California Needs Better Schools, Not Expensive Ones


California Needs Better Schools, Not Expensive Ones

Parents should have a chance to vote with their feet by implementing school choice programs that allow students and parents to choose the public schools they believe are best for them.

California Gov. Jerry Brown just signed the state’s $171 billion budget, but voters will have a chance to weigh in on even more state spending during the November election. One likely ballot measure would extend Proposition 30’s tax increases, which passed in 2012 and are supposed to expire at the end of 2018.

The Prop. 30 tax hikes mostly go to education spending, so it’s not a surprise the ballot initiative to extend them is supported by the California Teachers Association, which is already sounding scary alarm bells warning of a looming education catastrophe should the tax hikes fail to pass. “California’s schools and colleges are still recovering from the severe economic downturn that slashed education funding, and the governor’s message today was very clear that unless we pass the ballot initiative to maintain the income tax rates on California’s wealthiest, the state faces a $4 billion deficit and a $4 billion cut to education,” CTA President Eric Heins cautioned voters.

A primary justification cited by the CTA and others is that California ranks among the lowest-spending states in the country when it comes to per-pupil spending on education. According to Education Week’s 2016 Quality Counts study, California ranks 46th in per-pupil expenditures after adjusting for regional cost differences. But upon closer examination, such rankings paint a woefully misleading picture.

First, it would be absurd to judge a state, school or business based solely on its spending. For California’s public schools, the end goal is not to spend as much as money as possible, but rather to maximize student outcomes while effectively employing tax dollars.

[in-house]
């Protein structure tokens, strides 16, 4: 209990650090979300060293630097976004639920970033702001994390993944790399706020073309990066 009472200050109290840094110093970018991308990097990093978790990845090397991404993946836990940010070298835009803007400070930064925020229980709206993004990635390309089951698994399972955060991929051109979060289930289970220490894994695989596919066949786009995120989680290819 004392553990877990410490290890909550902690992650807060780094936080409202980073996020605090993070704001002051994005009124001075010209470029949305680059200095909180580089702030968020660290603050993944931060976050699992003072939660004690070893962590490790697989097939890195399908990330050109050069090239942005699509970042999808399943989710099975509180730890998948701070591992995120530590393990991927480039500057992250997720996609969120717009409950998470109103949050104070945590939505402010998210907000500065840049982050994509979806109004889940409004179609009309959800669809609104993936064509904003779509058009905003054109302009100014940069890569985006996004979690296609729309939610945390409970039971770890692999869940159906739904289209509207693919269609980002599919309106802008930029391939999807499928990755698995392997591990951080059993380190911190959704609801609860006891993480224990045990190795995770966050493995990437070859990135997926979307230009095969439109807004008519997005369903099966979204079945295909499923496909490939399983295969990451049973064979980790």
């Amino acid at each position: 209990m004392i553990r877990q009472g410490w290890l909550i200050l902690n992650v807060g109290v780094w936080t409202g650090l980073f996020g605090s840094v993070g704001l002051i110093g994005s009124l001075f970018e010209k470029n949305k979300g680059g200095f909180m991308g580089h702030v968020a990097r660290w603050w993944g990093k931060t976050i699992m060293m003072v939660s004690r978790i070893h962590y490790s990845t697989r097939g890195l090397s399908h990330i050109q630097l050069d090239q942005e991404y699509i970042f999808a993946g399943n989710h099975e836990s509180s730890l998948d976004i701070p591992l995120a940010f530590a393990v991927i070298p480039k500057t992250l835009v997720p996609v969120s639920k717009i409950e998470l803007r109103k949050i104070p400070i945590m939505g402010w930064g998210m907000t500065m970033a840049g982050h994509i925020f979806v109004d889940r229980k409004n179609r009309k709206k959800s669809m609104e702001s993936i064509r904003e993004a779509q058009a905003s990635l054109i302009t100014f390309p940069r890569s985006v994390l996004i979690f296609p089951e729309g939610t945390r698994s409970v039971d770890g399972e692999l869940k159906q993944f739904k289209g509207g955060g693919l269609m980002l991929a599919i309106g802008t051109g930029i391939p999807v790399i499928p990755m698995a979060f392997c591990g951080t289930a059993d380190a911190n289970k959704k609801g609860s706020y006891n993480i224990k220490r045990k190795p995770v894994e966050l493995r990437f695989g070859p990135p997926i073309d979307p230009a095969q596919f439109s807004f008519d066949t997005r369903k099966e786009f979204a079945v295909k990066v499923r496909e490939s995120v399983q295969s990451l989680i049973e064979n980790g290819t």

Unfortunately, California’s students are lagging in achievement. Recent 4th and 8th grade National Assessment of Educational Progress scores show that California is among the lowest-performing states in math and reading. And despite the fact that California’s per-pupil expenditures were reduced by nearly $1,400 between 2008 and 2013, the state’s NAEP test scores actually improved during that time.

Unlike many things where spending is a reliable indicator of quality, such a relationship does not exist in the realm of public education. This is best illustrated by the weak correlation between NAEP results and per-pupil expenditures. For example, New York ranks third-highest in adjusted spending, yet its 8th grade reading scores are just 33rd overall. And despite being dead last in spending, Utah ranks an impressive ninth-best in reading.

Importantly, this phenomenon is also observed when differences in demographics are accounted for. Economically disadvantaged students from low-spending states such as Florida and Kentucky consistently outperform their peers in higher-spending states such as Connecticut and New Jersey on NAEP exams.

In their book “Schoolhouses, Courthouses, and Statehouses: Solving the Funding-Achievement Puzzle in America’s Public Schools,” school finance experts Eric Hanushek and Alfred A. Lindseth conclude, “After hundreds of studies, it is now generally recognized that how money is spent is much more important than how much is spent.”

Californians know this all too well. A textbook example is the state’s class-size reduction efforts, which spent billions of dollars on student-to-teacher ratios that research has failed to link to demonstrable improvements in student achievement.

Taxpayers should be skeptical of state spending claims and comparisons that have little connection to student achievement. They should instead consider two simple questions when evaluating funding decisions in November and beyond: Are the state’s current education dollars being spent productively, and would additional education dollars be spent in a manner that would actually improve student outcomes? Until taxpayers can answer both of these questions in the affirmative, they shouldn’t rush to throw more money at the state’s public schools.

Instead, California’s educational leaders would be wise to focus on eliminating wasteful spending being directed at failing programs, to replicate plans that are successfully increasing student outcomes at high-achieving schools and to push to give individual schools and principals more control over how they spend per-pupil funding.

Instead of just voting on potential tax increases, they should give parents a chance to vote with their feet by implementing school choice programs that allow students and parents to choose the public schools they believe are best for them.

Aaron Garth Smith is an education policy analyst at Reason Foundation.